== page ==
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Panetta Urges Congress to End Gridlock

By Army Sgt. 1st Class Tyrone C. Marshall Jr.
American Forces Press Service

WASHINGTON, Feb. 6, 2013 – Defense Secretary Leon E. Panetta called today for Congress to end partisan gridlock and resolve issues affecting the economy.

Click photo for screen-resolution image
Defense Secretary Leon E. Panetta speaks to students at Georgetown University in Washington, D.C., Feb. 6, 2013. DOD photo by Erin A. Kirk-Cuomo

(Click photo for screen-resolution image);high-resolution image available.

“Time and time again, we have postponed action and instead have fallen into a pattern of constant partisanship and gridlock and recrimination,” Panetta said, referring to lawmakers during an address to students at Georgetown University. “And not only have they failed to come together around a big plan to reduce the deficit, they've also failed in their basic responsibility to pass appropriations bills -- how we fund the government each year.”

Panetta pointed out that the government is operating on continuing resolutions because Congress has failed to pass appropriations bills.

“You know when the last time is that the Congress passed all of the appropriations bills in time?” he asked. “[In] 1994. [This] is a basic responsibility to be able to fund the government.”

Referring to massive budget cuts, known as sequestration, that are set to take effect next month if Congress does not act, Panetta said he fears there’s “a dangerous and callous attitude that is developing among some Republicans and some Democrats that these dangerous cuts can be allowed to take place in order to blame the other party for the consequences.”

“I've seen that attitude before,” Panetta said. “It was the same attitude that led to a government shutdown in 1995, same attitude.”

The defense secretary said the 1995 shutdown “badly hurt” the American people, and created a political backlash that damaged those who were blamed for that crisis.

“Those that do not learn the history -- lessons of history -- are bound to repeat the mistakes that were made,” Panetta said. “And we are about to see that happen again.”

If sequestration occurs, Panetta said, the defense department will have to contend with billions of dollars in cuts.

“We'll have to absorb $46 billion in sequester reductions,” he said. “And we'll be facing a $35 billion shortfall in operating funds for our active forces.”

The defense secretary said the department has already tried to slow down its spending rate by laying off temporary and termed employees, implementing hiring freezes and curtailing facilities maintenance.

“We're looking at putting 46,000 jobs at risk,” Panetta said. “But we're also being forced to contemplate what will happen if the sequester goes into effect -- that’s just happening based on the fear of what we may face.”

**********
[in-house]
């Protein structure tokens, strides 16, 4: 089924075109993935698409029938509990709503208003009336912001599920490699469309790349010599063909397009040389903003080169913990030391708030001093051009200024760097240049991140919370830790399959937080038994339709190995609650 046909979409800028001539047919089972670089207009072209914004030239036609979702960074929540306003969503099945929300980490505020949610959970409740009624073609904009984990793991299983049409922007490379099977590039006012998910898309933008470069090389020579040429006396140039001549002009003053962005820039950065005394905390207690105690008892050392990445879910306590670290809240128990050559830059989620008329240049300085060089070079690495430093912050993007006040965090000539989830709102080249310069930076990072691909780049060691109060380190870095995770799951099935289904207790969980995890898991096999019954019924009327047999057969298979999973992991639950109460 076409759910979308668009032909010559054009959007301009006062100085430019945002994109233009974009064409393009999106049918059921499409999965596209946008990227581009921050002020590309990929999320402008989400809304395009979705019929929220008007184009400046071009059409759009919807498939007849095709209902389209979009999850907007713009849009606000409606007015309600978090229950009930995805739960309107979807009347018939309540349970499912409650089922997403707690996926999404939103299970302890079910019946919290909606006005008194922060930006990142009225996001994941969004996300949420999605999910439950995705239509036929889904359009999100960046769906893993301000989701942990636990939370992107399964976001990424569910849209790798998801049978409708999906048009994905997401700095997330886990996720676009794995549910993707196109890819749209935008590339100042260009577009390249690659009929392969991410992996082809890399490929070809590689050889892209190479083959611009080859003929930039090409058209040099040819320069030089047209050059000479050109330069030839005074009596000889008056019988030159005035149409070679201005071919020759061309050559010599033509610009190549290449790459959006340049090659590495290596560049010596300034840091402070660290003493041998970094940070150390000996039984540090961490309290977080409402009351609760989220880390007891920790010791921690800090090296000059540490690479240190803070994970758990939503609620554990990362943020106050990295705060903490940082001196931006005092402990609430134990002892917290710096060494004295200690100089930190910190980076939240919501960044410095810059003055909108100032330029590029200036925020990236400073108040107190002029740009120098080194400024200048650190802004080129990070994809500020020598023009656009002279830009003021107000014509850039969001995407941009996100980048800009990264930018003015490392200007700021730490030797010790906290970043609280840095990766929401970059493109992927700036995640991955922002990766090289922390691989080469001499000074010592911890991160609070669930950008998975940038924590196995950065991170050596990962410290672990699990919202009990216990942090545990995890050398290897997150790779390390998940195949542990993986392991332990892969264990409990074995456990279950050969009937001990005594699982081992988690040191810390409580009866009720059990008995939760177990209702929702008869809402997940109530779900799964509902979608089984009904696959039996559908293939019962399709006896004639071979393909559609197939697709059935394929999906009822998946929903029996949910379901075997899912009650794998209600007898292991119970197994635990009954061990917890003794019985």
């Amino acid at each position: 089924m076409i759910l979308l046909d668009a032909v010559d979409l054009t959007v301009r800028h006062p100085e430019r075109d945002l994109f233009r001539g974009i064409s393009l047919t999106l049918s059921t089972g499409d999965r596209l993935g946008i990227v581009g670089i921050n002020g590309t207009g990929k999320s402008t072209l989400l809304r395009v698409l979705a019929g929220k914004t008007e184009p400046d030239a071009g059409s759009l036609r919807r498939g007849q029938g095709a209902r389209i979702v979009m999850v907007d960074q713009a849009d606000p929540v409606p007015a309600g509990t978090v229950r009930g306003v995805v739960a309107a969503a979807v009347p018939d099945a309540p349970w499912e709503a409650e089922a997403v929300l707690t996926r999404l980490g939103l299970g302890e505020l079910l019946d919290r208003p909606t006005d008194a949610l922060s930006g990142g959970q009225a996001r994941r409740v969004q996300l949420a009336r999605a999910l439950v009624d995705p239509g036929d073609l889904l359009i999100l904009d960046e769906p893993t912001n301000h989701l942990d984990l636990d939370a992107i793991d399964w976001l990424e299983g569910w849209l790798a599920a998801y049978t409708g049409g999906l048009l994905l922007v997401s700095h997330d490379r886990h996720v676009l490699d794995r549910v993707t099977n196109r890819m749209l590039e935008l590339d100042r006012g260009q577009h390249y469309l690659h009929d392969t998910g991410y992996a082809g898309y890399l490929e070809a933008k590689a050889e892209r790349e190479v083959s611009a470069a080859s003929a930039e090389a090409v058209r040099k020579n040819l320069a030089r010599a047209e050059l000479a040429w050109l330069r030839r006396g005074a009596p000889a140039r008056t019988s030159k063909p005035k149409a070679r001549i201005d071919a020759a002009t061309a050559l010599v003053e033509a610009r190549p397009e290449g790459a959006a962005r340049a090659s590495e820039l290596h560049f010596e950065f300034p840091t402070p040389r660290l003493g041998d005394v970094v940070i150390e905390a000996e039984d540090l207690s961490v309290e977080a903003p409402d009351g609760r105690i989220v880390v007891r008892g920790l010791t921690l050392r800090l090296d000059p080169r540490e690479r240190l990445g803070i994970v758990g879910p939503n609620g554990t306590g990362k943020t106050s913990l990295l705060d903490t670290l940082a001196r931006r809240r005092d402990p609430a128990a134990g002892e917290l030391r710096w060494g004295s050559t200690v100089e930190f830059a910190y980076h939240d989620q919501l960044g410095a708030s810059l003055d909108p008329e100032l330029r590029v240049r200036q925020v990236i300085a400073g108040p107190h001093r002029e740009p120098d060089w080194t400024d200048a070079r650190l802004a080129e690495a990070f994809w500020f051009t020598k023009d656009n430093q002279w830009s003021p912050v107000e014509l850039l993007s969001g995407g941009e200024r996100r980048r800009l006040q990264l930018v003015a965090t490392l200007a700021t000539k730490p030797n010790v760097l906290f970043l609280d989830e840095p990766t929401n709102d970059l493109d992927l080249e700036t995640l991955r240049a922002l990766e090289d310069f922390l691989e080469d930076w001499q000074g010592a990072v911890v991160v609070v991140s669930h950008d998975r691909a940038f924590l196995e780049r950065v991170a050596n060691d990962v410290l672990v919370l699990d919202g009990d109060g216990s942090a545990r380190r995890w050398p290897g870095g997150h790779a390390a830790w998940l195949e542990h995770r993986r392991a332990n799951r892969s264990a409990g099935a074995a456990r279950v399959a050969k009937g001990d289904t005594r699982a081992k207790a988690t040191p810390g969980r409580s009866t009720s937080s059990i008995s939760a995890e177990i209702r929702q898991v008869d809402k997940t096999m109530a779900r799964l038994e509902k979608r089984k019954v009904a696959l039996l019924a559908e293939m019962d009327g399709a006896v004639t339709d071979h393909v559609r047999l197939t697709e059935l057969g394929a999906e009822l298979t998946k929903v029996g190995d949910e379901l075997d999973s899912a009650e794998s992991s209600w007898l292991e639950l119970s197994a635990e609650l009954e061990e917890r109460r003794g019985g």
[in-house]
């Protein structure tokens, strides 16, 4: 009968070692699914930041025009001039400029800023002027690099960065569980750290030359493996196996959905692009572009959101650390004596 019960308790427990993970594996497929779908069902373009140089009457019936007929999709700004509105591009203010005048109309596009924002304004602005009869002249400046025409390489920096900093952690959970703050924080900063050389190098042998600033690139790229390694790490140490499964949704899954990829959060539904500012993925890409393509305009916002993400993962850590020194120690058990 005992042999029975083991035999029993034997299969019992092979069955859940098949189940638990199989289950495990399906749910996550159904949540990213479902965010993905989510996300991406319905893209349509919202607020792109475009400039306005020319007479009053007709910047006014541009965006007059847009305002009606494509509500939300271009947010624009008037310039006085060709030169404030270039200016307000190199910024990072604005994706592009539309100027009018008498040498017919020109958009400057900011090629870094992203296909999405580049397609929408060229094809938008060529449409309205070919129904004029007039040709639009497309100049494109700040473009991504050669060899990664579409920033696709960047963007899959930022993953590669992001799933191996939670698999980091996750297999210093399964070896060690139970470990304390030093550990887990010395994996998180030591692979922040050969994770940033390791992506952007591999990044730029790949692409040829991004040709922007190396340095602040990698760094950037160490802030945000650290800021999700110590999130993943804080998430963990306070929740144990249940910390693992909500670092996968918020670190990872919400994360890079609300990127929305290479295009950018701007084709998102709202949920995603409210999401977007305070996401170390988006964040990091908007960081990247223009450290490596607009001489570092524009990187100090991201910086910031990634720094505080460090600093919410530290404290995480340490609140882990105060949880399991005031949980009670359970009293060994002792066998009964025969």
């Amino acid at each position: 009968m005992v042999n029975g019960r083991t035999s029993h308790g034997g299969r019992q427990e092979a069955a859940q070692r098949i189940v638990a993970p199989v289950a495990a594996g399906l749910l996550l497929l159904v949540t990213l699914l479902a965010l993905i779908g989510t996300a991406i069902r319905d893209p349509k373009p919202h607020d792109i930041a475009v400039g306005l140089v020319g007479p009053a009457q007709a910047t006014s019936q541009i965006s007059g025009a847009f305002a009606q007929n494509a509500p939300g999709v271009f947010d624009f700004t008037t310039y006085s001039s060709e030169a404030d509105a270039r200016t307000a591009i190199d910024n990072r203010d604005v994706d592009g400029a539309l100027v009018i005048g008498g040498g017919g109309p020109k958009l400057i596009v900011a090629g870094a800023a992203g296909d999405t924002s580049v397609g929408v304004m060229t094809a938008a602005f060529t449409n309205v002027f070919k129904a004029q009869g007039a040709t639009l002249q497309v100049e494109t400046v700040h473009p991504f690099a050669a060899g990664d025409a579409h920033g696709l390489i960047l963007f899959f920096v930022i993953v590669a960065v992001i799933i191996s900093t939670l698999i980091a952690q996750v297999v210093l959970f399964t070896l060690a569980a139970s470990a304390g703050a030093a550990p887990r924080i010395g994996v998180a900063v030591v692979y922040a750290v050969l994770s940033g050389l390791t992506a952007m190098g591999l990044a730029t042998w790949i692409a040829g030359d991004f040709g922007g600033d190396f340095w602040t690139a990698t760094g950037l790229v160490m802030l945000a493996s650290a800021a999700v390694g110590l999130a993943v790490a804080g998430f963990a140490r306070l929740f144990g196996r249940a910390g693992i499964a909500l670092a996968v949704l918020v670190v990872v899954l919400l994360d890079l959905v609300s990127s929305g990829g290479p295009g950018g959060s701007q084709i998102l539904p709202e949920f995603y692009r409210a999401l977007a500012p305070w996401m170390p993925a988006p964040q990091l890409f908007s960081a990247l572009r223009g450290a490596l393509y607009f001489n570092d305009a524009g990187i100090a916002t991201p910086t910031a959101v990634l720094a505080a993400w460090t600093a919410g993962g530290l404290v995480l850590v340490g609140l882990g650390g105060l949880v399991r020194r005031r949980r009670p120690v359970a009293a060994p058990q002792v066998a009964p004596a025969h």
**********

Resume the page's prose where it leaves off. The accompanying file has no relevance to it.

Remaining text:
If sequestration happens, he said, the defense department will furlough as many as 800,000 DOD civilians around the country for up to 22 days, and they could face a 20-percent cut in their salary.

“You don't think that's going to impact on our economy? You don't think that's going to impact on jobs?” Panetta said. “You don't think that's going to impact on our ability to recover from the recession?

“This is no way to govern the United States of America,” he continued. “This budgetary crisis creates uncertainty. It creates doubt, and most importantly, from my point of view, it undermines the men and women in uniform who are willing to put their lives on the line in order to protect this country.”

Panetta said this “self-made” crisis puts at risk DOD’s fundamental mission of protecting the American people.

“[The] basic fact of life is that the Department of Defense can't do its job without the partnership of the Congress,” he said. “We cannot do it without Republicans and Democrats who are willing to work with us to protect our national security.

“In a world of responsible politics, members of Congress elected by the American people should never take a step that would badly damage our national defense and undermine our support for our men and women in uniform,” Panetta continued. “And yet today, we are on the brink of seeing that happen.”

The defense secretary cautioned Congress not to take temporary measures to prevent sequestration, and urged lawmakers “do what's right for this country.”

Panetta reflected on his time in Congress and talked about how leaders used to work in a bipartisan way to craft budget compromises.

“I've spent most of my life in Washington,” he said. “I'm not naive about the messy realities of governing in our democracy. I've been there. I'm proud to say that during the time I served in the Congress, I did witness a lot of what Congress did at its best.

“Ultimately, we all have a responsibility to hold our elected leaders accountable and to fight for the kind of country that we want to have,” he added.

The defense secretary referred congressional leaders to the preamble of the Constitution in guiding the nation.

“We must never forget that our democracy has survived because it was born in the crucible of public service,” he said. “The preamble of the Constitution says ‘We the people,’ not ‘We the Government,’ not ‘We the Republican Party,’ not ‘We the Democratic Party’ -- ‘We the people."


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Leon E. Panetta

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